I also feel that you have to tell your family and friends. I’m sure it will be hard, but they need to know. Will they be sad and scared? Of course. But they know you, they know how strong you are and they’ll believe that you will, indeed, fight your way to remission. Their support is going to be so critical in the coming months. Please let them be part of your journey.

You might also find that a few of them want to get involved with your nonprofit. Perhaps someone can help manage your interns on the days that you’re not feeling up to it.

With all the hustle and bustle this time of year, rushing to get things done and stressing about finding the perfect present, your story really put things into their proper perspective. The fact that you’ve grown your business despite all the obstacles in your way is truly remarkable.

You have such a great attitude and there is so much we can all learn from you. Thanks for sharing your story with us. Sending light and many prayers your way. -- Sofi

ABEL: Dear Golden,I agree with everything Sofi said. Let me just add that we are truly honored that you chose to share your current struggles with us and our readers. Your story really illustrates how for small business owners, the personal and professional sides of life are tightly intertwined and affect each other greatly. In fact, that’s one of the reasons we started this column. So again, thank you.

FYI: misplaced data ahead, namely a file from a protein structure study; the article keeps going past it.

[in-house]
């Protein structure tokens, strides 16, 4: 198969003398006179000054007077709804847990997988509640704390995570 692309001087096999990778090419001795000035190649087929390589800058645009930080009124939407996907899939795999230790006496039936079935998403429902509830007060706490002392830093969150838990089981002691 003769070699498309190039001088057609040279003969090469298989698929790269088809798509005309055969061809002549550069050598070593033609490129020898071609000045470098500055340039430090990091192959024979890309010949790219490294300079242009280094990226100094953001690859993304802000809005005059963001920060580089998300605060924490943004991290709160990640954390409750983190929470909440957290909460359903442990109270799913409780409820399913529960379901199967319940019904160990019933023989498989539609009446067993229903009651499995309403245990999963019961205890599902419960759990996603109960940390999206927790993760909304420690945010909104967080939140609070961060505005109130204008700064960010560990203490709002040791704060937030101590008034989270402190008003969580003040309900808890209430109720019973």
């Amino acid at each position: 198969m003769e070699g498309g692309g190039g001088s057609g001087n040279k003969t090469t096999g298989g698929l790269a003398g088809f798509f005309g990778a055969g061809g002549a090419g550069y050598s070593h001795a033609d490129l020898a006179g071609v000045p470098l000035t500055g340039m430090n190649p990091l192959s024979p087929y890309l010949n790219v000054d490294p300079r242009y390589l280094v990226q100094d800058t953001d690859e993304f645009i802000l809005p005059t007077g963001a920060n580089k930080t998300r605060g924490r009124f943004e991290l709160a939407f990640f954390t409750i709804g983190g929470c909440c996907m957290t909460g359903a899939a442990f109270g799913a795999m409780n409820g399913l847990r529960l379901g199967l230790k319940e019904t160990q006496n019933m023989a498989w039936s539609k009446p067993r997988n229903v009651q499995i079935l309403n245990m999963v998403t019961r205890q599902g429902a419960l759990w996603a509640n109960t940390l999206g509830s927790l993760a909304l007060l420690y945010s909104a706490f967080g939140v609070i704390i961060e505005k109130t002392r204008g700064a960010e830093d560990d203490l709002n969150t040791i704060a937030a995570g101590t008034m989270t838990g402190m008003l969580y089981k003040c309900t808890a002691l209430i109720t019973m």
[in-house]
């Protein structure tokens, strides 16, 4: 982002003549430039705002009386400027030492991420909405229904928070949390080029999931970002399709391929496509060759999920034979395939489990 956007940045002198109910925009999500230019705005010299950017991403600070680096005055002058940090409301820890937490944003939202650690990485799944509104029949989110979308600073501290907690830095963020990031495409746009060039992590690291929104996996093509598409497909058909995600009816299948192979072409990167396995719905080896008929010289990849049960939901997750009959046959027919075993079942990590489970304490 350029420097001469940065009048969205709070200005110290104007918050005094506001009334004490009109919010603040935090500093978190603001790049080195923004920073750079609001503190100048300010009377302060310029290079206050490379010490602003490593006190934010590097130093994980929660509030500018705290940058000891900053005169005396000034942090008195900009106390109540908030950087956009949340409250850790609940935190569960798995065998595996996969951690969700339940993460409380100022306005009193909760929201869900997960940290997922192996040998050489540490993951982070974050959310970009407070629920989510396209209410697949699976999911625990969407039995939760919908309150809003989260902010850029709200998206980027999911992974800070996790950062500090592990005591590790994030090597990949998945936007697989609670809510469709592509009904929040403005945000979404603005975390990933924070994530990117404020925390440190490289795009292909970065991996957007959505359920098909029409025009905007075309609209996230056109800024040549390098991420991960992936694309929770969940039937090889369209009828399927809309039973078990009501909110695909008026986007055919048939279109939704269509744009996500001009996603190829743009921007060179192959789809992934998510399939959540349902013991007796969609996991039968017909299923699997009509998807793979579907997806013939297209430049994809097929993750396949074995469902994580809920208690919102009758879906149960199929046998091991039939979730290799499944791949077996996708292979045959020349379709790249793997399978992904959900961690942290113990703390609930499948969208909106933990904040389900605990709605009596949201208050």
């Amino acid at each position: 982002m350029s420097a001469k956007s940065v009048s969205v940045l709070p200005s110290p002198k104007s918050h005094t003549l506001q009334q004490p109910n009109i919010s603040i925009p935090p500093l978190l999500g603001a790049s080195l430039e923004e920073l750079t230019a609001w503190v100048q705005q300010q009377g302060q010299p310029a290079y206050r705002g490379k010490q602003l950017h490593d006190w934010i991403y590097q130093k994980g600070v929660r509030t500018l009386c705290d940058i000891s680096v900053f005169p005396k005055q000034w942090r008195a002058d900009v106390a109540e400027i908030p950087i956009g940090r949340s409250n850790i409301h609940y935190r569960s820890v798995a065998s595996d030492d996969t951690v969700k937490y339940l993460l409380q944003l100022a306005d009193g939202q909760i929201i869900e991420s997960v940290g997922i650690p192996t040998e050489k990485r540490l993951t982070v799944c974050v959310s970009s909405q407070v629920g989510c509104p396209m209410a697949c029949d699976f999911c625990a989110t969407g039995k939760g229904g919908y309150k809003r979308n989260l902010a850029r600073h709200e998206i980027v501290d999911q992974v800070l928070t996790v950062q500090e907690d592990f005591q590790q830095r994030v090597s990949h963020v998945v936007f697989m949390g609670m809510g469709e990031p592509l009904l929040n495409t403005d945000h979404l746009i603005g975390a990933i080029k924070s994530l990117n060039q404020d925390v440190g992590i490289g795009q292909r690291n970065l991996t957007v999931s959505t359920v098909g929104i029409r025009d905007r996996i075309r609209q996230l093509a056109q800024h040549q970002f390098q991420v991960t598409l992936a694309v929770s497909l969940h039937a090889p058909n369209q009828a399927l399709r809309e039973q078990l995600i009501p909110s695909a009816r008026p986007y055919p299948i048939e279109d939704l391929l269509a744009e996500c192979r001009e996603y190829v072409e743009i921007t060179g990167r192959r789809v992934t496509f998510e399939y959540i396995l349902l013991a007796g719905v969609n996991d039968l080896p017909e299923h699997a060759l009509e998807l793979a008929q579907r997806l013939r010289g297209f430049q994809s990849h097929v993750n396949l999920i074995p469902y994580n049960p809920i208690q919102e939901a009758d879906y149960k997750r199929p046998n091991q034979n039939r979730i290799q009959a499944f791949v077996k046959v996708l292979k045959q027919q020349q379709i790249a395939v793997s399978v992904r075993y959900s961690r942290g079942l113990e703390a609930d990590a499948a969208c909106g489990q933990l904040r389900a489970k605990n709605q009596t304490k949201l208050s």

In reading your note, it’s easy to tell that you are one of the true givers in the world and you should be applauded for that, especially considering your current circumstances. And like many givers, you try to absorb all of your life challenges on your own, because you don’t want to burden anyone else with them.

While this behavior is noble in many cases, I believe you are perfectly justified to ask for help and to share this burden with loved ones, friends, people you work with, and others at this point. As Sofi said, yes, they will be sad and worried, but they will probably also say that they are relieved you told them what’s truly happening.

I surmise that many have likely noticed some changes, at least in your schedule and your stress level. They might have been too polite to ask you about what’s happening, but that doesn’t mean they haven’t been worried. Perhaps, they’ve been as busy hiding their worry from you, as you have been trying to conceal your illness from them.